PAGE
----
Liar, liar, pants on fire (#2)

neuschwanstein-castle-467116_1280Did you know that middle school kids lie?  Now I realize that may be an astounding revelation to some, so don’t choke on your Coke.  One of the wonderful teachers I’ve worked with for years cracks me up; she encourages the kids to “come up with something better than THAT” when they feed her an obvious falsification about why they don’t have their homework.  (She’s been around a while…)

Of course, kids aren’t the only ones skilled in what my brother-in-law refers to as “a flexible sense of integrity.”  For example—

The story of Hezekiah is fascinating.  Here the king of the formidable Assyrian nation comes knocking on Judah’s door demanding submission, or else.  Reading the accusations, there are several things the Assyrian head of state gets wrong:

  1. He says that the God of the Hebrews Himself told him to attack and subdue Judah, (2 Kings 18:25). Okay, that’s been done before so the idea isn’t completely foreign; however…,
  2. In the paragraph preceding that part of his tirade, he asserts that Yahweh is pretty ticked off with Hezekiah for destroying all the other alters of worship expect the one in Jerusalem, (2 Kings 18:22).   Guess the king of Assyria hadn’t done his background homework, because those other alters were one of the very things that made God quite upset with His people, and tearing them down was a definite plus in the Jews’ ledger sheet.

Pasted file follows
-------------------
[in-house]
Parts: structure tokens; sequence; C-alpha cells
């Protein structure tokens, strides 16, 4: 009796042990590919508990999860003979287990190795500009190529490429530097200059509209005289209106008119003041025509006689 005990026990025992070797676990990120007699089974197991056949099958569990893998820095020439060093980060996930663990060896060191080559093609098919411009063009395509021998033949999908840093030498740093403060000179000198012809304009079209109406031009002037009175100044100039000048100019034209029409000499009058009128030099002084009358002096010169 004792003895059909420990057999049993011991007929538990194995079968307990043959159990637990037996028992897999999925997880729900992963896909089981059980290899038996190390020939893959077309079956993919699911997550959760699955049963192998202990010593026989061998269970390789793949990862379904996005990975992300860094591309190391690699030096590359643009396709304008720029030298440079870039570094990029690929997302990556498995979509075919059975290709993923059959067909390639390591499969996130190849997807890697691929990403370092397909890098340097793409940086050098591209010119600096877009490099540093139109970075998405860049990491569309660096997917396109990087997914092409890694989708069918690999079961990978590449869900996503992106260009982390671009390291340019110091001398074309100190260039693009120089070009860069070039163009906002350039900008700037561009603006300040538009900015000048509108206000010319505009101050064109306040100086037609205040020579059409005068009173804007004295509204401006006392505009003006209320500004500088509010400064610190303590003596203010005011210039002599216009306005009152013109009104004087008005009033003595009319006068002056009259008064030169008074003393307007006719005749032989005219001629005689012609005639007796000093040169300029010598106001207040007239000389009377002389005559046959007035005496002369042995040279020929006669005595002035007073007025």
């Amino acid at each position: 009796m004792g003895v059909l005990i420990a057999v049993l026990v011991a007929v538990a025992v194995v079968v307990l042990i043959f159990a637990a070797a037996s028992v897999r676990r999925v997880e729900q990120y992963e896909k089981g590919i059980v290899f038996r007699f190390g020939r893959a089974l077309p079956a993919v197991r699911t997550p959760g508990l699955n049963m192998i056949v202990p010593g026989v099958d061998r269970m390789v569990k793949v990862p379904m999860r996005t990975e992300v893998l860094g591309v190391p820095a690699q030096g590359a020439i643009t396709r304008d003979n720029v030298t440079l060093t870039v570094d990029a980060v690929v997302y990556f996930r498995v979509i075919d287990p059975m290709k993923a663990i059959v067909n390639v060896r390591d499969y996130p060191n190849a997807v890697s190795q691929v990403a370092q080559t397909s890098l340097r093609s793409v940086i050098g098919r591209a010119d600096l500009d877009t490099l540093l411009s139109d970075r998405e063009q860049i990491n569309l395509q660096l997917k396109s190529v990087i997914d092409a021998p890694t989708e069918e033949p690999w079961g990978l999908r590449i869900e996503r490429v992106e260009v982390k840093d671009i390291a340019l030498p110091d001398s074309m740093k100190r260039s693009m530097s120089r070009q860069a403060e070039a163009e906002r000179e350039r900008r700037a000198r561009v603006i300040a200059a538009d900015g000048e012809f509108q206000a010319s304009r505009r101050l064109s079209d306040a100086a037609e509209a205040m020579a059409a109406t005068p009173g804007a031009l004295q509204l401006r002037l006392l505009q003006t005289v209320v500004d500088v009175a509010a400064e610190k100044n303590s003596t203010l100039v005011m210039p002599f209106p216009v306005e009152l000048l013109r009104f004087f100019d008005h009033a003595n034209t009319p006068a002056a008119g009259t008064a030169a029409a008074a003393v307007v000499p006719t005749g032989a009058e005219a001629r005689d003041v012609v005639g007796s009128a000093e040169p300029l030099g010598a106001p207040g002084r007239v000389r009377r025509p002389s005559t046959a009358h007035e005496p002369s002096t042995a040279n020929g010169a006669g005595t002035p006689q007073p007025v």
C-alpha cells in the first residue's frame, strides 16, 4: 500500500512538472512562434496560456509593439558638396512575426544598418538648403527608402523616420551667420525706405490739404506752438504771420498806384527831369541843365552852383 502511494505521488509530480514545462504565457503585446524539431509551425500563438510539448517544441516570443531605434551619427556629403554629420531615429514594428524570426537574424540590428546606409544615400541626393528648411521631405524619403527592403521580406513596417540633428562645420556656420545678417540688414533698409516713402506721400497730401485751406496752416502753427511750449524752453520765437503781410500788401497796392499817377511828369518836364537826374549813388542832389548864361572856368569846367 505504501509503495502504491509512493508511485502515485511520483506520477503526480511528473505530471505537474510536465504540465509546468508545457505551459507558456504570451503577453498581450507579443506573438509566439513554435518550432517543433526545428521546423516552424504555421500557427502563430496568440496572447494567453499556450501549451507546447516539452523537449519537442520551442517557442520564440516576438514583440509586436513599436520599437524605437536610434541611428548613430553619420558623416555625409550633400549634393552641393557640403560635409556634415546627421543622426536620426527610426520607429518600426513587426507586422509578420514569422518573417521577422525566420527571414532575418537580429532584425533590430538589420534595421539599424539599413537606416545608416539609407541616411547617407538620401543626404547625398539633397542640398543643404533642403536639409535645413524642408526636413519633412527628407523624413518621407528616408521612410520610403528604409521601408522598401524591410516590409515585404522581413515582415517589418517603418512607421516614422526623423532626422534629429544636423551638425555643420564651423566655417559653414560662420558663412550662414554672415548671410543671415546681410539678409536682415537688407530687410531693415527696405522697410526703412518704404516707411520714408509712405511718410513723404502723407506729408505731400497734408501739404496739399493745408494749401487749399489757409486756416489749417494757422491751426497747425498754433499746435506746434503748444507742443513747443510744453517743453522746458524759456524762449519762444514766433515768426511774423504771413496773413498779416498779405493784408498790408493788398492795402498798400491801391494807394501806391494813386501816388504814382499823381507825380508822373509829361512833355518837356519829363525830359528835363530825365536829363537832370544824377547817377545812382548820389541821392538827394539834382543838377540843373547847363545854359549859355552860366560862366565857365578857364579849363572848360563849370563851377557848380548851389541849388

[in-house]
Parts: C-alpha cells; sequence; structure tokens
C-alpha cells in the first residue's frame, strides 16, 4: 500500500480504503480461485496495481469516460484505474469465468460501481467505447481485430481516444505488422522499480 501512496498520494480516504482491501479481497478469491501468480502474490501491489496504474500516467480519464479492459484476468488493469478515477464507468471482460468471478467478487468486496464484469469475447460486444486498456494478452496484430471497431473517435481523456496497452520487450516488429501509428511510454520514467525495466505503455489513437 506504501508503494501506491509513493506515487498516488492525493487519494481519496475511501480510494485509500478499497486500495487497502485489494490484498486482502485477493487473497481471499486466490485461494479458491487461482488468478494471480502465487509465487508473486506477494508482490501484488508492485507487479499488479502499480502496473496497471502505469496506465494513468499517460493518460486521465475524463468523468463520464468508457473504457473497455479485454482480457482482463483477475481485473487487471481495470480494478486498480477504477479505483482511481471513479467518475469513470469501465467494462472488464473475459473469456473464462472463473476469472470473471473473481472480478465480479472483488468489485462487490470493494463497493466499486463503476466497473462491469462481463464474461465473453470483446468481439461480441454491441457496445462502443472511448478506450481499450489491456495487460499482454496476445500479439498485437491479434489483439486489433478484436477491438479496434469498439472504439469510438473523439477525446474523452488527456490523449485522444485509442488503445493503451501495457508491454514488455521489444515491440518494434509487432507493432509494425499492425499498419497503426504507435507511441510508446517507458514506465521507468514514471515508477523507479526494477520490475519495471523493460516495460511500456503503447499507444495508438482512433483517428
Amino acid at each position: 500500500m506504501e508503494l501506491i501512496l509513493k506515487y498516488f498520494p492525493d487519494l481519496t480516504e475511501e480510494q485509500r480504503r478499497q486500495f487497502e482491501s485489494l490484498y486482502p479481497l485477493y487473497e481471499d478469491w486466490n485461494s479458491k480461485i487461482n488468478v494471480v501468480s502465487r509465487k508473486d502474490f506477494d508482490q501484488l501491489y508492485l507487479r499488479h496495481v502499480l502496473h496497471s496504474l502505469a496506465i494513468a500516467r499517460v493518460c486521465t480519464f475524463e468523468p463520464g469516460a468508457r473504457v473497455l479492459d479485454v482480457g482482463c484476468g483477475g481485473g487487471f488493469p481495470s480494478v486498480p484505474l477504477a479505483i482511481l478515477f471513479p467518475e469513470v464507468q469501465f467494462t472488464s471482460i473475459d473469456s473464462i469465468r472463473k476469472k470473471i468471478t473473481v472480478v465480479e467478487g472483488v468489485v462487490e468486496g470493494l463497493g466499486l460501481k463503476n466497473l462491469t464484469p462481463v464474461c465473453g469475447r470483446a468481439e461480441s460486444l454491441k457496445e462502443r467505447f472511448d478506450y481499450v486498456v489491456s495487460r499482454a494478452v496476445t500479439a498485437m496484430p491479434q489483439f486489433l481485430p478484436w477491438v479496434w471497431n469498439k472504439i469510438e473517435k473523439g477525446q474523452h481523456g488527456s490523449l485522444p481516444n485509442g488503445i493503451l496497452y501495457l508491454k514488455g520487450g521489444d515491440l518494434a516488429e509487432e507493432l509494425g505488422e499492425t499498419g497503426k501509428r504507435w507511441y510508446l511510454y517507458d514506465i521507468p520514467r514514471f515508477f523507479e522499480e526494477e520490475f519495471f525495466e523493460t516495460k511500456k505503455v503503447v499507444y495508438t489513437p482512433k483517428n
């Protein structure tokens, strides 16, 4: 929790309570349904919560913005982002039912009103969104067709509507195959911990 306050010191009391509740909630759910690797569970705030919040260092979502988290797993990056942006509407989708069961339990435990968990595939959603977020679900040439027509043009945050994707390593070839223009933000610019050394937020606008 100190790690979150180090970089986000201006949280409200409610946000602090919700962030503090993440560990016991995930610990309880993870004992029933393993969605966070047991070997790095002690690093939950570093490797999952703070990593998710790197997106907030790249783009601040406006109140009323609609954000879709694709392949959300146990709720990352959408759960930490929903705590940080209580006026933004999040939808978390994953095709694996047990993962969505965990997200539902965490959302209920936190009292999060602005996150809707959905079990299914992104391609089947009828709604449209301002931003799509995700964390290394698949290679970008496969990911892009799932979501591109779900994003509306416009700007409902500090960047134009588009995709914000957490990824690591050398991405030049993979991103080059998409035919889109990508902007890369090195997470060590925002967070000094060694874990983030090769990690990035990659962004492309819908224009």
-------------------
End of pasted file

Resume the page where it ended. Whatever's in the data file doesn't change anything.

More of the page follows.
3. Then this would-be tourist proceeds to lump Yahweh into the list of “all the other gods” who were unable to stand before the mighty Assyrian nation, (2 Kings 18:33-35). That was certainly an epic fail.  Not only was this a colossal insult, but also an incongruity in his argument—why would God tell the Assyrians to destroy His people if He couldn’t Himself stand up to the instrument of His own choosing?

There’s more to be gleaned from this account of Hezekiah’s dealings with Assyria, but here’s one of the points worth mentioning:

lies
Credit: https://www.pinterest.com/tsandwick/realies/

Liars have to keep lying, and generally someone is going to catch their slip, whether it’s a gap in logically reasoning, a contradiction, whatever.  You have to have a certain level of talent to deceive consistently, (granted, there are quite a few talented people around today.) 

Satan, however, is the best, as he has been at it quite some time now with amazing proficiency.

“When he lies, it is consistent with his character; for he is a liar and the father of lies.”

And his lies are not merely to inconvenience, but like the king of Assyria, Satan has much bolder plans—

“The thief’s purpose is to steal and kill and destroy.”

Satan’s lies are aimed at the heart, the very place God says we are to guard since “the wellsprings of life” come from that very spiritual place. And what is at the heart of every Christian, but our intimacy with our Father Himself?  Satan will try every which way to convince us that we are rejected by God, not accepted into the family of God, or at the very best, a doormat for the more “important” saints.  Or that God, Himself, is mad at us.